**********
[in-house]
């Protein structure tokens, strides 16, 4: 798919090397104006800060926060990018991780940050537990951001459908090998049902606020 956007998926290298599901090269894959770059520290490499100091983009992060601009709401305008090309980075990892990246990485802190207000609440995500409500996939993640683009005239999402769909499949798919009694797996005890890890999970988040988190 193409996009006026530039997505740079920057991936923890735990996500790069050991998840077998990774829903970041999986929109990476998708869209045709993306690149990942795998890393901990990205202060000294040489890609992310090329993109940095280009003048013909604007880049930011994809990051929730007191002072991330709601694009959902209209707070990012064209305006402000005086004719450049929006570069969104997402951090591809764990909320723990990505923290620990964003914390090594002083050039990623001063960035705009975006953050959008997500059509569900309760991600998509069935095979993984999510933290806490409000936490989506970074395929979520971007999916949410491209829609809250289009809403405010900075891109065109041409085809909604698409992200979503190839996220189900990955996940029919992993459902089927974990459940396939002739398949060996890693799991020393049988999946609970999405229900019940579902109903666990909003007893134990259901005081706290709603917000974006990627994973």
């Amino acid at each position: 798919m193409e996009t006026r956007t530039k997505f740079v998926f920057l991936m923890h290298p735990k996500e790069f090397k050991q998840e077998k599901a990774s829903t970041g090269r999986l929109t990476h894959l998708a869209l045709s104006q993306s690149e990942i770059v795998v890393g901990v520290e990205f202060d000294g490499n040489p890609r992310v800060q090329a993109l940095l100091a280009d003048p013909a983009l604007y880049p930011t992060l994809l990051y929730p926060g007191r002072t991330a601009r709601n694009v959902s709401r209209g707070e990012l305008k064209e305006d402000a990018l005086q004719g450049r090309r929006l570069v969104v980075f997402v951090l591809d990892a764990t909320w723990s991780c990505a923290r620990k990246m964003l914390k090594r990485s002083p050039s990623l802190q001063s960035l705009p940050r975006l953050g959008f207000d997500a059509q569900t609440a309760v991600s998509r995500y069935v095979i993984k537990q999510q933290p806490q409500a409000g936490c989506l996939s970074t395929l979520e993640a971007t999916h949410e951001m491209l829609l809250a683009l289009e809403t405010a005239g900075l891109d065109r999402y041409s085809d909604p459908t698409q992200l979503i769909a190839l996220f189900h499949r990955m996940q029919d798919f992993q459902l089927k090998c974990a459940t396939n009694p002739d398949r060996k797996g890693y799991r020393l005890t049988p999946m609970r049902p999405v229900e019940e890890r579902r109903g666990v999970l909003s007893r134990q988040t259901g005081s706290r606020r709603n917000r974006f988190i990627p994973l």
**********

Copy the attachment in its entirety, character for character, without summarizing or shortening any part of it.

[in-house]
């Protein structure tokens, strides 16, 4: 798919090397104006800060926060990018991780940050537990951001459908090998049902606020 956007998926290298599901090269894959770059520290490499100091983009992060601009709401305008090309980075990892990246990485802190207000609440995500409500996939993640683009005239999402769909499949798919009694797996005890890890999970988040988190 193409996009006026530039997505740079920057991936923890735990996500790069050991998840077998990774829903970041999986929109990476998708869209045709993306690149990942795998890393901990990205202060000294040489890609992310090329993109940095280009003048013909604007880049930011994809990051929730007191002072991330709601694009959902209209707070990012064209305006402000005086004719450049929006570069969104997402951090591809764990909320723990990505923290620990964003914390090594002083050039990623001063960035705009975006953050959008997500059509569900309760991600998509069935095979993984999510933290806490409000936490989506970074395929979520971007999916949410491209829609809250289009809403405010900075891109065109041409085809909604698409992200979503190839996220189900990955996940029919992993459902089927974990459940396939002739398949060996890693799991020393049988999946609970999405229900019940579902109903666990909003007893134990259901005081706290709603917000974006990627994973």
């Amino acid at each position: 798919m193409e996009t006026r956007t530039k997505f740079v998926f920057l991936m923890h290298p735990k996500e790069f090397k050991q998840e077998k599901a990774s829903t970041g090269r999986l929109t990476h894959l998708a869209l045709s104006q993306s690149e990942i770059v795998v890393g901990v520290e990205f202060d000294g490499n040489p890609r992310v800060q090329a993109l940095l100091a280009d003048p013909a983009l604007y880049p930011t992060l994809l990051y929730p926060g007191r002072t991330a601009r709601n694009v959902s709401r209209g707070e990012l305008k064209e305006d402000a990018l005086q004719g450049r090309r929006l570069v969104v980075f997402v951090l591809d990892a764990t909320w723990s991780c990505a923290r620990k990246m964003l914390k090594r990485s002083p050039s990623l802190q001063s960035l705009p940050r975006l953050g959008f207000d997500a059509q569900t609440a309760v991600s998509r995500y069935v095979i993984k537990q999510q933290p806490q409500a409000g936490c989506l996939s970074t395929l979520e993640a971007t999916h949410e951001m491209l829609l809250a683009l289009e809403t405010a005239g900075l891109d065109r999402y041409s085809d909604p459908t698409q992200l979503i769909a190839l996220f189900h499949r990955m996940q029919d798919f992993q459902l089927k090998c974990a459940t396939n009694p002739d398949r060996k797996g890693y799991r020393l005890t049988p999946m609970r049902p999405v229900e019940e890890r579902r109903g666990v999970l909003s007893r134990q988040t259901g005081s706290r606020r709603n917000r974006f988190i990627p994973l």